Our American men dropped the baton in the 4×100 meter relay. It was embarrassing. Unthinkable.
A few minutes later our American women did precisely the same thing.
The commentators were brutal, but accurate: “You have to look at the new leadership at USA Track and Field and wonder if it’s been a vacuum of leadership. There does seem to be no cohesiveness. It seems that everyone has their own agenda.”
Bob Costas wrapped it up by saying, “Did you notice that all the other nations had their country names nicely printed on their bibs? And look at the Americans: ‘USA’ written on theirs in magic marker.”
Oil is more than $120/barrel, which makes the cost of driving home from work approximately the same as the cost of dinner. Gold and platinum recently rose to all-time high prices because rich people hoard precious metals when they lose confidence in the leadership of America. Our newscasters make certain we go to bed each night knowing inflation and unemployment are on the rise.
Thanks guys. You’re a real ray of sunshine.
I switched off the TV, went online and stumbled across a headline posted by CBS News: “Coming Soon: A Post-American World.” The subtitle said, “With The Rise Of China And Other Economies, The Golden Age Of American Influence May Be Coming To An End.”
The story opened by saying, “Millions of us have been swept up in the color and drama of the Olympic Games. But the Beijing Stadium isn't the only arena for global competition. Now, after decades of dominance, will the U.S. soon be 'passing the torch'”?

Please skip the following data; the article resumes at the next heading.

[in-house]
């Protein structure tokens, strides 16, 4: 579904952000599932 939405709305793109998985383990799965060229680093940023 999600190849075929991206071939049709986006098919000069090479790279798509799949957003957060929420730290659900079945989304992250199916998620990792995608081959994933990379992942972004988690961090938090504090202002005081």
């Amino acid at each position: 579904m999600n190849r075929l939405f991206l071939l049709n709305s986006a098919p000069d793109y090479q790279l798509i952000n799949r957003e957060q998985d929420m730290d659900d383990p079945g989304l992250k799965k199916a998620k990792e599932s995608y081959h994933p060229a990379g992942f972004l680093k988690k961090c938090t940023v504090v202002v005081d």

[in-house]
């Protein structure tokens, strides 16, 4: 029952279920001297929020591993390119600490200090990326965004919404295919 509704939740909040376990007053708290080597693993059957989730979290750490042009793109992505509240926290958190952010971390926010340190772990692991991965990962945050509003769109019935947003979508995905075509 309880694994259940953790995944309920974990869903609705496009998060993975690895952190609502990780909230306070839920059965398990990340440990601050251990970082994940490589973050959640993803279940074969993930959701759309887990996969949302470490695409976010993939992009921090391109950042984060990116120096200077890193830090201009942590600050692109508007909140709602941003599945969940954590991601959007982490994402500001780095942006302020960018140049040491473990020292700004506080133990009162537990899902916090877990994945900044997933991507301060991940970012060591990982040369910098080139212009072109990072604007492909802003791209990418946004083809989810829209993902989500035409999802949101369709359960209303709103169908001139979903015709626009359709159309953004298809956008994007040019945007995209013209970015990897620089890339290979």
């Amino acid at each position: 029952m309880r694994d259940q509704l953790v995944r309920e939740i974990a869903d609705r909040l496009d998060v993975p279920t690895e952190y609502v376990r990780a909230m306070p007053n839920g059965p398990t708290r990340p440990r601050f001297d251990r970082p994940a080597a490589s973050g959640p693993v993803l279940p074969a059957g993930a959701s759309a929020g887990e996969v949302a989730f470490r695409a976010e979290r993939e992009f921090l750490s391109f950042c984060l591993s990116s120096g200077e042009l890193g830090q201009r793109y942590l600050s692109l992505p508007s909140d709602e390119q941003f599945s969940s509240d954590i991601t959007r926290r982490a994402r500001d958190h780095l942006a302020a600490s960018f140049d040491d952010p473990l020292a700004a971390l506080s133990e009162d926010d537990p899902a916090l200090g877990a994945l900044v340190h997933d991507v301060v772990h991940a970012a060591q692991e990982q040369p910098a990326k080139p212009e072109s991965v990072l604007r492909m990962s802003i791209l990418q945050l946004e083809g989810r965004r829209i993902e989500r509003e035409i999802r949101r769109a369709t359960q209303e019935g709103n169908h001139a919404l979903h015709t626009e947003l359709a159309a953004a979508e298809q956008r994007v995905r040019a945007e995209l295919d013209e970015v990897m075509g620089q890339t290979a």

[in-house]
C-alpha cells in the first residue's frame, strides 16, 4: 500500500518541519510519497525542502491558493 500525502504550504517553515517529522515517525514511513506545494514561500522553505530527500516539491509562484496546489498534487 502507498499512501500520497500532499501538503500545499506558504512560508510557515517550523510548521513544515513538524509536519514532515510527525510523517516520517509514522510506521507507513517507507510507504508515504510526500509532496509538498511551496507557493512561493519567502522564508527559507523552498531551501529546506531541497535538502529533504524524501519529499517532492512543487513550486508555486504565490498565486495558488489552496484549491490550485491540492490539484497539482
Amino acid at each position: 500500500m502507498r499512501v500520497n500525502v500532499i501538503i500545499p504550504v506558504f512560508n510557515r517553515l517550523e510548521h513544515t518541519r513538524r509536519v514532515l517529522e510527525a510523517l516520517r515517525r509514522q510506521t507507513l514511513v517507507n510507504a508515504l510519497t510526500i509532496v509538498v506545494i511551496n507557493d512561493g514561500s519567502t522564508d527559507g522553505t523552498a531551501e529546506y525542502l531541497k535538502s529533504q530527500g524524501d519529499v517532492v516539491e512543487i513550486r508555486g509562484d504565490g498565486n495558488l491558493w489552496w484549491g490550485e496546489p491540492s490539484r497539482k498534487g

CBS went on to say, “America's beverage, Budweiser beer, is now owned by Belgians… And isn't the United States supposed to be the place with the biggest and best of everything? The tallest building in the world isn't in New York or Chicago anymore. It's in Taipei. The Mall of America in Bloomington, Minnesota, once the world's largest, isn't even in the top ten now. The biggest one's in – surprise, surprise – China.”
CBS then quoted Albert Keidel, an expert on China's economy, as saying China “will deserve and demand leadership in global institutions.”
CBS asked rhetorically, “Are we slipping? Are we reaching some inevitable tipping point that will change the world as we know it? Is the golden age of America coming to an end?”
I turned off my computer and grinned as I recalled Mark Twain’s response to the American newspaper that printed his obituary. His telegram said, “The reports of my death are greatly exaggerated.”
Yes, it’s dark and it’s getting cold. But I’ve already seen this movie, so I know how it ends. It was 1980. Our president was miffed because Russia had invaded Afghanistan, so he told our athletes they couldn’t compete in the Olympics in Moscow. Oil and gold were at an all-time high and we were in the grip of rising inflation. Even more embarrassing was the fact that fifty-two U.S. diplomats were held hostage in Iran for 444 days. Our president tried to rescue them but America’s helicopters broke down and 8 of our military people lost their lives.
Iran laughed at us.
Then we got a new president. The Iranians respected the new guy and released the hostages while he was taking the oath of office.
My comments today have nothing to do with political parties. My comments have to do with leadership. And optimism. And the ability to inspire optimism in others.
When times are good, America gets soft. I’ve seen it. But when times get tough, America tightens her belt, rolls up her sleeve and shows her true colors. I’ve seen that, too. All we need is a leader.
Oh, yes. I have one last thing to say:
Kiss my ass, CBS. We’re about to have an election.
Roy H. Williams
“Adversity brings out the best or worst in us.
Advantage puts them both to sleep.”
– Princess Pennie Williams
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